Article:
New Delhi, November 19: Open defecation in India is the prime source of disease burden. Germs in the feces strike at the very foundation of health in the villages of India.
Every household having toilet will mean a substantial reduction in the disease burden. On the occasion of World Toilet Day in Delhi, Sulabh International, a pioneer in toilet movement in India, promised to visit every village to spread awareness about the dangers of open defecation. A ‘Sulabh Swachhata Rath’ was flagged off today.
Sulabh International founder and icon of sanitation in India was flanked by Delhi BJP President Satish Upadhyaya and BJP MP from UP, Jagadambika Pal atop the Rath on the occasion.
Satish Upadhyaya said, ‘Making toilets available for every family is one of the most important tasks of the central government. Sanitation is key to healthy life and that is why PM Modi has called to make it into a movement.’
The function was part of the three-day International Toilet Festival (Nov 18-20) organized by the Sulabh International to mark World Toilet Day. During the campaign, an eco-friendly bus equipped with solar panels and screens will go to villages across the country to show movies which will create awareness about the importance of toilets.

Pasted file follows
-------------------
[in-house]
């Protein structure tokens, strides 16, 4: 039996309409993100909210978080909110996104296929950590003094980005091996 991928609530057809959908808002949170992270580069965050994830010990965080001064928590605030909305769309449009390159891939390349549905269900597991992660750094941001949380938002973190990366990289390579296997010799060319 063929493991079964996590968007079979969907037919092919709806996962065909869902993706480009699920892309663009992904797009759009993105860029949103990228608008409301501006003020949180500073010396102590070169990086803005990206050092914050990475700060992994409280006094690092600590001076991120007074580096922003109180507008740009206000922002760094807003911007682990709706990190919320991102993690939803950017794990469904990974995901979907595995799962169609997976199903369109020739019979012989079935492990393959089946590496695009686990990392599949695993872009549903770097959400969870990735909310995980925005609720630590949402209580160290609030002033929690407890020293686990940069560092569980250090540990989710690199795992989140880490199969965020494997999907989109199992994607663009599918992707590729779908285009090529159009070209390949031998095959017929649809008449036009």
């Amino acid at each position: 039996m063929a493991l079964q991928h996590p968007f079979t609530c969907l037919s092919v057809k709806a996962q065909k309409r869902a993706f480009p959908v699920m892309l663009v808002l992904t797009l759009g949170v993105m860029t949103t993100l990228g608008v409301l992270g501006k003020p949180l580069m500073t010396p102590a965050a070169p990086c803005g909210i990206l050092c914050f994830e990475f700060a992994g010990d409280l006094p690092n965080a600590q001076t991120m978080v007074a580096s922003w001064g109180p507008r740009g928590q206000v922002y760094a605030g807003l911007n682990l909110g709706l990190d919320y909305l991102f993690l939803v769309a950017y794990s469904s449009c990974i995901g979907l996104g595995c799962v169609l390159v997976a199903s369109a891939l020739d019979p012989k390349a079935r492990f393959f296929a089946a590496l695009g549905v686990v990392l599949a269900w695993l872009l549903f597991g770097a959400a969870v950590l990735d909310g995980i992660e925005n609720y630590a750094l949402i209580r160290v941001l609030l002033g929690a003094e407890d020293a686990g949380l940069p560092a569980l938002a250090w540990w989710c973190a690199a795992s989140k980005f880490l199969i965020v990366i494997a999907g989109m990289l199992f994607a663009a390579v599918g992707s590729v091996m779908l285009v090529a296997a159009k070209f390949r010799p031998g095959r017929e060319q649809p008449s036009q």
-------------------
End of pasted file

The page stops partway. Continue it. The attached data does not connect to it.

Bindeshwar Pathak, founder of Sulabh International, said: ‘The motive of such initiatives is to make people more and more aware about toilets. It is a fact that lack of toilets in every house, especially in the villages and rural areas, is a curse for the people.’
Mr. Pathak said, ‘Sulabh International is doing everything it can for the cause. However, it had certain limitations which can be fulfilled by the government.
Feces contain germs that stuck onto children’s fingers and feet, enter into their food and water. Flies take them everywhere to contaminate the environment. Exposure to these germs not only gives children diarrhea, but over a long time, also causes changes in the tissues of their intestines that prevent the absorption and use of nutrients in food, even when the child does not seem sick. Stunting in India is not so much because of hunger as it is due to contamination by feces. Childhood is the age when the foundation of health is created but feces spoil that period in Indian villages.
More than half of all people in the world who defecate in the open live in India. According to the 2011 Indian census, 53 per cent of households do not use any kind of toilet or latrine. Open defecation is not so common elsewhere. The list of African countries with lower percentage rates of open defecation than India includes Angola, Burundi, Cameroon, Democratic Republic of the Congo, Ethiopia, Ghana, Kenya, Liberia, Malawi, Rwanda, Senegal, Sierra Leone, South Africa, Tanzania, Uganda, Zambia, and more.